The divide between “being a nice guy” and “being an asshat” is often found in the willingness to share. The compulsion to bombard everyone’s inbox with advice just to be
smug friendly can turn even the most well-meaning effort into an inspiration for eye rolls.
Like a 1600-word screed directed at one’s schoolmates, offering unsolicited interview advice.
That would cross that line…
Let’s have a round of applause for “Harry Husky.” Harry, a 3L at the University of Washington School of Law, sent his unsolicited guide to on-campus interviewing to a group of selected 1Ls. The advice provided is actually genuinely helpful. It’s also incredibly self-indulgent. For example:
12) I will not be here, starting on August 8th, (SE Asia!), so if you want any feedback before then, give me a shout. Happy to do mock interviews and meet for lunch/coffee.
Harry is available if someone wants to pay tribute to his interviewing genius, y’all. Again, offering to help 1Ls with mock interviews is a nice move. Doing so at the end of a manifesto is a douche move. It’s a subtle distinction.
Harry also provides sample chit-chat for his readers:
Example: DO NOT USE THIS. Loves steep learning curves.
Interviewer: Do you like law school?
Me: I’m not sure whether anyone really likes law school *ha… ha*, but I like it in a sense that it presents a steep learning curve. You’re placed in an entirely foreign environment and for the most part, left to fend for yourself. You have to be resourceful, resilient, and dedicated to the task at hand. The work itself ranges from fun to monotonous, but I love that opportunity to work hard each and every day at building up the type of incremental knowledge and proficiency that leads to results. That type of challenge is exactly what I’m looking for as a legal career, and what I hope to take on at xxx firm. I know the hours won’t be easy, but I’m okay with that, in fact, I thrive in that type of environment.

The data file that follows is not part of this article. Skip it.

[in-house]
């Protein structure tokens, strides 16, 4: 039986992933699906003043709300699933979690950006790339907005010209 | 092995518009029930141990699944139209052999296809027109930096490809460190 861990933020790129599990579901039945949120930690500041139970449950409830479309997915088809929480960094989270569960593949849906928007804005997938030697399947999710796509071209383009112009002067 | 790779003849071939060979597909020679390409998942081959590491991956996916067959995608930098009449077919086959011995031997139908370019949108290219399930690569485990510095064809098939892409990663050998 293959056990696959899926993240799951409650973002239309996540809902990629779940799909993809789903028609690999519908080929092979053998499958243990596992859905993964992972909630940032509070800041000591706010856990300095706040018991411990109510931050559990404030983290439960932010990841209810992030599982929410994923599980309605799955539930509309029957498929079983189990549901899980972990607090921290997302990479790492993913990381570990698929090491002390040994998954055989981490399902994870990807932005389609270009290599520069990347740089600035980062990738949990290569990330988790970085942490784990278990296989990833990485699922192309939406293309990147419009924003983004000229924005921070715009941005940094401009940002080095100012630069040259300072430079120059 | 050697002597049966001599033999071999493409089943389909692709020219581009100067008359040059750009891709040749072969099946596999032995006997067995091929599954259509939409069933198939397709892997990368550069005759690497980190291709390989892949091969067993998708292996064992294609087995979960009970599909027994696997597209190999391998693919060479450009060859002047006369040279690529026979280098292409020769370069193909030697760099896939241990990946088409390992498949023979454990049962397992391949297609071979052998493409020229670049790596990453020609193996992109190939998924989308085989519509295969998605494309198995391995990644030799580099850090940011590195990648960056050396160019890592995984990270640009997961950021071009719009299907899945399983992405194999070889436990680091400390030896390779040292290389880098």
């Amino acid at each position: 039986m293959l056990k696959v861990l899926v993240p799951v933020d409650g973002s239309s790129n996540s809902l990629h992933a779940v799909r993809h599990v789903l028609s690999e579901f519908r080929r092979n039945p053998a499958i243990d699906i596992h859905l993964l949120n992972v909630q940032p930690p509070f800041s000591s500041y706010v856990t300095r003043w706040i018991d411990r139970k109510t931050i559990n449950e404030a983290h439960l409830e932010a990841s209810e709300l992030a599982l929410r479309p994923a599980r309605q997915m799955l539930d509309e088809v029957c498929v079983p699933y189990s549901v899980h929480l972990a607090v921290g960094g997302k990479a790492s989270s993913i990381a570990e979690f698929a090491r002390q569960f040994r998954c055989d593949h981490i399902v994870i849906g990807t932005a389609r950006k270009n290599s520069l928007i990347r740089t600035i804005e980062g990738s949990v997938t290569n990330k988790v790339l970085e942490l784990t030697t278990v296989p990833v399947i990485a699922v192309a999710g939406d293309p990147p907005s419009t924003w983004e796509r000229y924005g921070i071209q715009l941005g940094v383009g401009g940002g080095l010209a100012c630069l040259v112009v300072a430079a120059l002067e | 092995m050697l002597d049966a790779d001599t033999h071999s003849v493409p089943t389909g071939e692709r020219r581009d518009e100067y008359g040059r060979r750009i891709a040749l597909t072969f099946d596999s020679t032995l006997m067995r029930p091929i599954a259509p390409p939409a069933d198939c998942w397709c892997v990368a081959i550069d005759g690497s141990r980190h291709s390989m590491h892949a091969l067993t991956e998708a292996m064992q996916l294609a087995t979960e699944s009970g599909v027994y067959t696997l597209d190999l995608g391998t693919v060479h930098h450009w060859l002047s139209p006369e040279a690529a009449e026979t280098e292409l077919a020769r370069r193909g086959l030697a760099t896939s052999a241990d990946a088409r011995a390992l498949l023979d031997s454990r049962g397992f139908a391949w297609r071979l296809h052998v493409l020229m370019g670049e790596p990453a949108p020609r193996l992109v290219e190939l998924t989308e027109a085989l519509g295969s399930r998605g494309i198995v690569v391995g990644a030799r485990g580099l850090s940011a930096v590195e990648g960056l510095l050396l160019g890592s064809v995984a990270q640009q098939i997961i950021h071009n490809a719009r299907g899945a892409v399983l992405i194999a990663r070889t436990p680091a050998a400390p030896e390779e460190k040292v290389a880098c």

The scripted laughter really gives this canned answer a certain je ne sais quoi, no? I’m assuming Harry warns students not to use this example to encourage each to draft a personal response. He should have warned them not to use this example because it’s f**king terrible. It’s such an obviously contrived, disingenuous response to an honest question. As an interviewer, I’d immediately start knocking the recruit down on my evaluation sheet the moment an interviewee started to explain how law school works to me. Newsflash: the interviewer went to law school. They know law school ranges from fun (Bar Review) to monotonous (everything else).
When you build your traits, make a list of things that firms are looking for. Then, shoehorn your experiences/strengths into those listed items. Take something you did this summer and communicate a trait with it.
It shouldn’t take a brainiac to figure out how, in my two examples, those traits could be translated into a variety of questions, such as what my favorite class is, why I wanted to go to law school, why I want to work at the firm, whatever. The key is to have a trait that you are communicating to the firm when they ask you a question. Once you master that, you’re set. You’ll already have an answer to virtually every question. And by repeating those narrative traits, you’ll make it better each and every time. By the end of OCI I had an incredibly compelling narrative that I could glue into any series of questions.
I always hated when someone tried to take straightforward questions (e.g., “do you like law school?”) and drive hard to the “please hire me” hoop. In interviewing, sometimes a cigar is just a cigar.
And Harry had an “incredibly compelling narrative”? I’m not sure that’s something one can honestly self-evaluate. It is, however, something one can egotistically assert.
But again, Harry is trying to be helpful. The problem with most gunners is best diagnosed in Fight Club: so many people have told these kids their whole lives that they are unique snowflakes that they honestly believe everyone is waiting with bated breath for their next mind nugget. We’re not.
I say “most” gunners, because some gunners are just dicks.
(You can read Harry Husky’s full memo on the next page if you like. He tackles everything from picking firms to fashion choices to the virtues of small firms. See if you agree with his advice.)